For information on variety descriptions and characteristics and pictures of varieties, consult “Arkansas Table Grape Cultivars,” “Grape Varieties for Indiana,” “Growing Table Grapes,” “Table Grape Varieties for Cool Climates,” and “Table Grape Varieties for Michigan.”
Order your vines from a reputable nursery at least one year in advance to ensure you get the specific varieties you want. Grape crown gall (Agrobacterium vitis) and various viruses can be introduced into a new planting if vines from your supplier are infected. Be sure to consult with your intended supplier about their scouting and pest management programs before purchasing vines.
Layout and Planting
Ideally, rows should be oriented so prevailing winds blow parallel to them to allow the vines to dry more quickly after a rain. Vines that dry quickly are less susceptible to fungal diseases. Although optimal row orientation for grapes in the Mid-Atlantic region is north to south for maximum sun exposure throughout the day, it is usually a compromise between topography and climate. Row length is typically determined by land features, but it can vary from just a few vines to up to 500 feet or more depending on the strength of the trellis system. Shorter rows will increase the cost of the trellis system because end posts and anchors are substantially more expensive than line posts. However, shorter rows are recommended for table grape production to facilitate hand harvesting and other manual tasks. A maximum row length of 300 feet is suggested. Rows need to be straight enough to allow for safe and efficient spraying and mowing.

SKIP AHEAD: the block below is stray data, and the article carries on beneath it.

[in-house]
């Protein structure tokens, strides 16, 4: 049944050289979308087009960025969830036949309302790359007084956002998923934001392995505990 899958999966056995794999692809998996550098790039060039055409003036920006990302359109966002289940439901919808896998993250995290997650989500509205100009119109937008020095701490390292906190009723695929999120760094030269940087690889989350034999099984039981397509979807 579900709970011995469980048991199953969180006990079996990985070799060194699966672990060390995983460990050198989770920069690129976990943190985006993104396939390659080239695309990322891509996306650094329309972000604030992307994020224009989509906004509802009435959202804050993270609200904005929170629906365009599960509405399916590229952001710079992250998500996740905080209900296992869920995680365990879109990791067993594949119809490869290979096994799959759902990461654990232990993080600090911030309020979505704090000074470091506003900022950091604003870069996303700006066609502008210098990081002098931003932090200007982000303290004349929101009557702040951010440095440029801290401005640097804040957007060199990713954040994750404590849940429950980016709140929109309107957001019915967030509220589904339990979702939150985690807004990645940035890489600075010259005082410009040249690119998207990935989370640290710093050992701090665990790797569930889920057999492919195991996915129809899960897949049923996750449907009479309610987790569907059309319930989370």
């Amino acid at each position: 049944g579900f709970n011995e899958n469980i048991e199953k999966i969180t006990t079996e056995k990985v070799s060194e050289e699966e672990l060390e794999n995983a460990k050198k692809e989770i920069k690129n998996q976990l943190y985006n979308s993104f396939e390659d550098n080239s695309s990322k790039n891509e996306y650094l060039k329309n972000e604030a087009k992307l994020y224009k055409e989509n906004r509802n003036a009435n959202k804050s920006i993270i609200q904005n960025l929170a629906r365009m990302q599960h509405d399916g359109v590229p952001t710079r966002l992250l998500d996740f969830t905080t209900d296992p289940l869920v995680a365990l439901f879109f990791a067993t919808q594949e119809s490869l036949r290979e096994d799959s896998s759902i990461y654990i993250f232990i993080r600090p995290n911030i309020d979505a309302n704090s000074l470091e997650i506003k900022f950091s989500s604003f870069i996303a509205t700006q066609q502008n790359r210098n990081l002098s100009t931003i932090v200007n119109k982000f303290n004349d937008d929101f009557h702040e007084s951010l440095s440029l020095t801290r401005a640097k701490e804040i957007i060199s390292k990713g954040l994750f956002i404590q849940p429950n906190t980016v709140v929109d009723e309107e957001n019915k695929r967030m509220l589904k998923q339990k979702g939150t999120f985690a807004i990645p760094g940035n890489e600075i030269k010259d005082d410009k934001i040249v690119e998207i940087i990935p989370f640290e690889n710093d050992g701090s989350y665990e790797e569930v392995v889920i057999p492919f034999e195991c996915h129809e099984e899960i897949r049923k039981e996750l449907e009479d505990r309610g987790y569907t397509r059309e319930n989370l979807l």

Once the row pattern and direction are established, subsoiling or ripping the rows is recommended. This will speed the planting process regardless of the method you choose for planting your vines. Vines should be planted as early as possible in the spring. Grape vines should never be planted in low spots in a field to avoid drainage problems and the risk of frost injury. Vines should be planted in holes deep enough to accommodate the existing root system so that roots can be spread out in all directions to avoid crowding and bending. Most table grapes are grown on their own roots; however, if grafted plants are selected, then be sure to keep the graft union 2 inches above the soil surface.
Grapes are commonly planted in rows that are 8 feet apart, but the rows can be closer depending on the mowing and spraying equipment you use. However, to avoid shading, do not plant rows closer together than the height of the intended trellis. Be sure to provide enough room between rows for spraying and mowing equipment even after the vines leaf out. Most table grapes are planted on either 7- or 8-foot spacings in the row depending on the vigor of the plants and the fertility of the soil. If plants are spaced closer, pruning requirements will increase.
Apply fertilizer based only on soil test recommendations. A vegetation-free zone should be established and maintained at least 2 feet around vines in all directions. After planting, mulch can be applied around the vines to inhibit weed growth, stabilize soil moisture, and reduce soil temperature swings. Mulching young plants can greatly improve first-year survival and results in more vigorous plants going into year two. However, mulches can also provide refuge for certain insects (e.g., climbing cutworms) and rodents (e.g., voles) that can injure vines.